Thanks to Eiko for making the visit to this temple possible. We enjoyed our short stay and will probably go back during Golden Week towards the end of the month if possible. Everything in this small temple was familiar, the priest was friendly and spoke English well.

In the Ihaido (a section of the temple where memorial tablets are enshrined) we saw 88 bags of sand, with the temple seal on each bag, which had been collected from the temples on the classic pilgrimage around the island of Shikoku. Thus the merit of the pilgrimage was offered for the benefit of all those enshrined in the Ihaido, and all beings.


Here's Eiko (on the right) who owns the Fura Restaurant where we ate lunch. She is a friend of Edera and made us feel very welcome. All of the dishes were served on hand made pottery and the meal was presented with great care and attention to detail. Thanks Eiko for a wonderful meal.

Posted by Hello

Crossing the Road.

This afternoon when we were out in the car we gave way to a school girl who wanted to cross in front of us. First she bowed to acknowledge the offer then walked briskly across the road and then turned and bowed again in the direction of the car. This, apparently, is relatively normal behaviour for young school children.

Earlier Edera, Iain's wife, saw this Haiku on the side of the road:

If you hold the wheel
With the Buddha Mind
No accident will happen.

Happy to be here.

I am so happy to be on the road at last and feel astonishingly 'at home' in Japan. Everything, the roads, the houses, the gardens, the rooms...everything is on a mini scale, rather like in Cornwall only smaller! People are SO polite, so considerate of others in their actions it is completely touching.

Tuesday, April 12, 2005

Arrived OK

I am lost for words...very tired, better sleep soon.

Monday, April 11, 2005

*"The green mountains are forever walking...."

*From the Shobogenzo, (The Eye and Treasury of the True Law), chapter Sansuikyo, "The mountain and river Sutras" by Great Master Dogen. Note: In some translations of this chapter the above quote reads "The green mountains are forever moving..."

This morning I woke with the words of something I wrote while I was out walking a couple of days ago. You can see part of it over there to the left under the title to this 'Blog', (that's short for 'Web Log' by the way). Here is the whole piece:

Rise up!
Rise up and greet the dawn.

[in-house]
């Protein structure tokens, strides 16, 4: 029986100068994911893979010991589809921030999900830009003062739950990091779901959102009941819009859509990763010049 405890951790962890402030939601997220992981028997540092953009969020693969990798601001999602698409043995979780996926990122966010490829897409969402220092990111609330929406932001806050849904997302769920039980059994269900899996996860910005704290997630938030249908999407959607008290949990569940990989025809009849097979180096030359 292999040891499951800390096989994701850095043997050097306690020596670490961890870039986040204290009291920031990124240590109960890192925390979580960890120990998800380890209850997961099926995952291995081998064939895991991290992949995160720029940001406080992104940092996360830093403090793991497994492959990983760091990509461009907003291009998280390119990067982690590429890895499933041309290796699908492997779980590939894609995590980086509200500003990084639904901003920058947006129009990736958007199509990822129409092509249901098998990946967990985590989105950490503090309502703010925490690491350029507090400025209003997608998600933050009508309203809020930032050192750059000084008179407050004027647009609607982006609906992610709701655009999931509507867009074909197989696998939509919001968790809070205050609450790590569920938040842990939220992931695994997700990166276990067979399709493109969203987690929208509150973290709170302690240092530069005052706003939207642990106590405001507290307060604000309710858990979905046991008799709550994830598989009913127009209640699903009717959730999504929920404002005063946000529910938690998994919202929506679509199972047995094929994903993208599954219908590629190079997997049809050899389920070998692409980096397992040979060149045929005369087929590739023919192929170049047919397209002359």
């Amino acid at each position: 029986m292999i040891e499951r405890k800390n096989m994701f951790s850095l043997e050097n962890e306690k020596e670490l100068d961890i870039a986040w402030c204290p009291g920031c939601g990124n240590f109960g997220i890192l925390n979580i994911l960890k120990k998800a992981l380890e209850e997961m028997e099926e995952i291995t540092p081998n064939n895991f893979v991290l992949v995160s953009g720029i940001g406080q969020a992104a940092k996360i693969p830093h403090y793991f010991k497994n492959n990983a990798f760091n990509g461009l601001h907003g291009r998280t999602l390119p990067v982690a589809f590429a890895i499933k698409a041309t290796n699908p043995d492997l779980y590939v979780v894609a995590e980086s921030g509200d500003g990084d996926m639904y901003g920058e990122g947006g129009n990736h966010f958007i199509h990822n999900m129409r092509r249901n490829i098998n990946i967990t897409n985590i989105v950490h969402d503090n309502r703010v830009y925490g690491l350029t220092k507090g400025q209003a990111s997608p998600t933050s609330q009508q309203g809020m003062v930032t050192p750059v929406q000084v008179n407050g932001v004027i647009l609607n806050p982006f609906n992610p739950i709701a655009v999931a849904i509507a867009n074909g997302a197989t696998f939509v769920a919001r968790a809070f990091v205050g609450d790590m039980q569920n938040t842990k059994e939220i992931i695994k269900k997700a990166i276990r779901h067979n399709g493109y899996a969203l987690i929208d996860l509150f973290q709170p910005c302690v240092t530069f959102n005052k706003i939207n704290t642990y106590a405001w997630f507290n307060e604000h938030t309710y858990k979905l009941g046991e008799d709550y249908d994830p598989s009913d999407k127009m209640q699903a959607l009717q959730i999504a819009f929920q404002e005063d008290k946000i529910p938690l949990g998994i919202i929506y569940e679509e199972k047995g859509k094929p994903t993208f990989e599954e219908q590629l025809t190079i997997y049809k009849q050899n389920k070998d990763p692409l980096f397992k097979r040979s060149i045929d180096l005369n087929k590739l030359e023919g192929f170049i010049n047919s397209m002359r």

Step out!
Step out and the Great Earth,
Leaps joyfully.

Walk on!
Walk on and forget...

It is said that the Great Earth is the foundation of gratitude and refers to the fundamental ground of Everything. That's a 'great' larger than normal conceptions.

So, now there are many hours in the air with Air Canada, 18 hours I think.

Sunday, April 10, 2005

Vancouver, Canada.

I am in Vancouver at the Lions Gate Buddhist Priory where Rev. Master Koten is the resident priest. Tomorrow, April 11th, I fly to Tokyo, Narita landing on April 12th at 3.55 pm. The time on this Blogger is set to Japanese time.

Please feel free to leave a note via the comments, I welcome that.

There will be more postings so do check back from time to time.

A Pilgrimage to East Asia

The following article was first published in the Journal of the Order of Buddhist Contemplatives and is reproduced here with some edits.

In early April I’ll be high above the Canadian Rockies and a few days later, after a brief stop in Vancouver, I’ll land at Tokyo, Narita. There Iain Robinson, a British lay minister who lives in Japan, will meet me. This will mark the start of a two-month pilgrimage to Japan, mainland China, Taiwan, Malaysia and Singapore. Iain will accompany me in Japan and China. Points of call will include Dharma relatives and temples associated with our tradition in these countries. I’ll be arriving back at London Heathrow in early June on route for Throssel. The underlying question is, “Why do this? Why leave the comfort of the known?” For anybody who is poised on the brink of a next step, small or large, this sort of questioning can often be part of the process of taking it. Here is my story, so far.

The original inspiration came from a simple welling up of gratitude towards the Ancestors of our tradition. Looking closer, I found a reservoir of gratitude associated with being joined to the line of ancestors and having a proven path to follow. What a gift! At that time I saw myself offering incense and making bows at Keido Chisan Koho Zenji’s grave at Sojiji, Japan. That was four years ago and thoughts of following through with the incense offering have come and gone within the ebb and flow of daily life. The thought of traveling to Japan was essentially filed under, ‘maybe one day’. Now, however, all conditions seem to have ripened on their own, unbidden, and this is the time to take to the sky.

For me the essence of practice is to point forwards and answer the call of the day, do the very best one can, and know contentment in that. There is a sufficiency in this that does not require more. However, we all know that, while this may sound simple, training is not easy. On the practical level just preparing for this journey is no easy matter, as would be the case for anybody—to carve out two empty months. On a deeper level the preparations present constant challenges to dive beyond the arising fears. I am in no doubt that this pilgrimage is an act of exercising faith, every step of the way.

While there are a number of known reasons for this journey however, in essence, the fundamental purpose for taking it remains a mystery. For me this is not a problem. At heart, facing life is every person’s unspoken story, a life journey of moving from the known to ‘unknowing’.

I currently do not have a permanent home temple; however, you are welcome to visit my personal web site where you will find articles chronicling my progress as well as details of my schedule while I am traveling for the next five months.

If you are encouraged and inspired by what you read here, that is good. If you are poised at the brink of a next step, as I am, then raise your foot and the road will appear before you. Be willing to not know where that step will lead.